What security is available after CTA robberies?
What Metra, CTA are doing to keep train commuters safe
A 19-year-old woman was attacked in the middle of the morning on the CTA Blue Line, raising questions about what options commuters have to stay safe on trains.
The DePaul University student from Berwyn said no one came to her aid when a man attacked her for her cellphone Thursday on the Blue Line, which stops at Rosemont and O'Hare Airport.
The CTA is working with police in investigating the brazen attack, "which includes reviewing and providing them with any surveillance footage," spokeswoman Catherine Hosinski said. The CTA has more than 23,000 security cameras in stations, buses and trains, and officials estimate the devices have accounted for a drop in crime last year.
Metra recently announced plans to gradually install cameras in train cars and is testing some on its Electric Line. But it would cost more than $12 million to equip all 1,028 cars and funding depends on federal aid.
Meanwhile, the commuter railway is also putting in intercoms that allow passengers to talk to a conductor if they need help.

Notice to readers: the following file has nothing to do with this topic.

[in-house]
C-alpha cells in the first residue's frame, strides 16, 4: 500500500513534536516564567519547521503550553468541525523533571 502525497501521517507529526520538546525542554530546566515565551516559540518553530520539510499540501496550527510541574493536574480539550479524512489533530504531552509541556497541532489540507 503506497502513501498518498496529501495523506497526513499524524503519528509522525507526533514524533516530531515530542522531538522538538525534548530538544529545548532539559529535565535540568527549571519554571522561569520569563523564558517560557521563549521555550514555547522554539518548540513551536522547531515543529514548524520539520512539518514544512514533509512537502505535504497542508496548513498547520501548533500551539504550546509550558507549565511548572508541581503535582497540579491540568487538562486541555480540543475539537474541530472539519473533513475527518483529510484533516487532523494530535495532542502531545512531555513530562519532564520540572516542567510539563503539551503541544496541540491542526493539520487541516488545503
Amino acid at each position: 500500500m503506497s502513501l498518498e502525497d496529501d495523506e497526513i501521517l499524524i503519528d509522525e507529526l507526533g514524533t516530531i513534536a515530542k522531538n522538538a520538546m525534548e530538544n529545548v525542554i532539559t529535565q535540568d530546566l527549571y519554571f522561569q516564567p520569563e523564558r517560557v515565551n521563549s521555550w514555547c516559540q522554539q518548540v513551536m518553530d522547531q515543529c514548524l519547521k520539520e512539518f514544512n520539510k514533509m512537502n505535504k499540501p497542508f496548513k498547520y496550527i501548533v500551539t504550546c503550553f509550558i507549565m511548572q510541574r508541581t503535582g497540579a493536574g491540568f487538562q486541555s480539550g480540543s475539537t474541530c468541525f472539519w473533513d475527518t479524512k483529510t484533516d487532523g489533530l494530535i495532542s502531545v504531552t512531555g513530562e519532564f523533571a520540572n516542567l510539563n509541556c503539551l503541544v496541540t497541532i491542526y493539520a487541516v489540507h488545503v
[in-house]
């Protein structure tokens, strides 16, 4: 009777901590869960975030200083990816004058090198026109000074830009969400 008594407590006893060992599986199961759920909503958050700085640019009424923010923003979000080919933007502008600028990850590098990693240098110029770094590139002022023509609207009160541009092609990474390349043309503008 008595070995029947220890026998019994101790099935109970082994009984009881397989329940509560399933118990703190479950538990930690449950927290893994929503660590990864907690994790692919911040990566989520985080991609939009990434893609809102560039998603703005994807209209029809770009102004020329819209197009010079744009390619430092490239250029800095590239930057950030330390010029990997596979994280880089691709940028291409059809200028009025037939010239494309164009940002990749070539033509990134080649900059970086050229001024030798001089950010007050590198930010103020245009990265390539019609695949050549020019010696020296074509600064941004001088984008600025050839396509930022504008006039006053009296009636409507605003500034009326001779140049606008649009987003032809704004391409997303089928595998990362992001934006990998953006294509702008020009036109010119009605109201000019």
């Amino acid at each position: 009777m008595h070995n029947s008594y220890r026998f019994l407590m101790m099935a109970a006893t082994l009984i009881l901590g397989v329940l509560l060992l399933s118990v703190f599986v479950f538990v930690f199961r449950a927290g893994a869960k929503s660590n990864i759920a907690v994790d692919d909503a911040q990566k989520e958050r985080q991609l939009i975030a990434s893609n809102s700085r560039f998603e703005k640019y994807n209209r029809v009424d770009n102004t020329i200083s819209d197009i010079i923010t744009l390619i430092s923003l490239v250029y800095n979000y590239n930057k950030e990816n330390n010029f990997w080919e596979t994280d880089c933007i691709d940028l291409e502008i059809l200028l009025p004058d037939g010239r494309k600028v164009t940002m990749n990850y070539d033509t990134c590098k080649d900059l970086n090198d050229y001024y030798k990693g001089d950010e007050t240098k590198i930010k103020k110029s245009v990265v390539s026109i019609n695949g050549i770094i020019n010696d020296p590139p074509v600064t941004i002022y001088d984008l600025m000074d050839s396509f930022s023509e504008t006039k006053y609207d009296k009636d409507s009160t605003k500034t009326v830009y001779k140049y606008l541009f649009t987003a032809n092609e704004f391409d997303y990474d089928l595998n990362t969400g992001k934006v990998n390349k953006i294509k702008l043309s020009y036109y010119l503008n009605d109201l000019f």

Most cars on Metra's Electric Line, which were modernized, possess intercoms near the vestibules. The devices are available on about 125 cars on other train lines, Metra spokesman Michael Gillis said. The agency will add intercoms as it rehabs cars at the rate of 30 to 40 a year.
All CTA rail stations and rail cars have call buttons to alert a CTA employee about a suspicious person or activities, Hosinski said.
Thursday's attempted robbery occurred at 10:15 a.m. on the Forest Park Blue Line. The woman suffered a black eye, bruises to her head and a bite mark on her hand.
Chicago police also reported two early morning Red Line train robberies April 12 and 21 near the Fullerton and North/Clybourn stations, respectively.
"We always tell people to be aware of their surroundings," Chicago police officer Jose Estrada said, adding the advice is particularly important for riders using phones and devices. "Don't be focused on your phone."
He also recommended obtaining a "find my phone app" that can enable police to track down pilfered devices and let owners disable their phones remotely.
"They've been extremely useful in certain robberies where phones where taken," Estrada said. "We'll do our best to recover your phone searching on app tracking services."
He advised riders to give up their belongings rather than risk injury in the event of a robbery. "Things can turn violent relatively quickly," Estrada said. "We'd rather have a robbery where the victim is fine but their belongings are missing than a victim who is battered because they don't want to give up their material possessions."
Anyone with information can call police detectives at (312) 747-8382.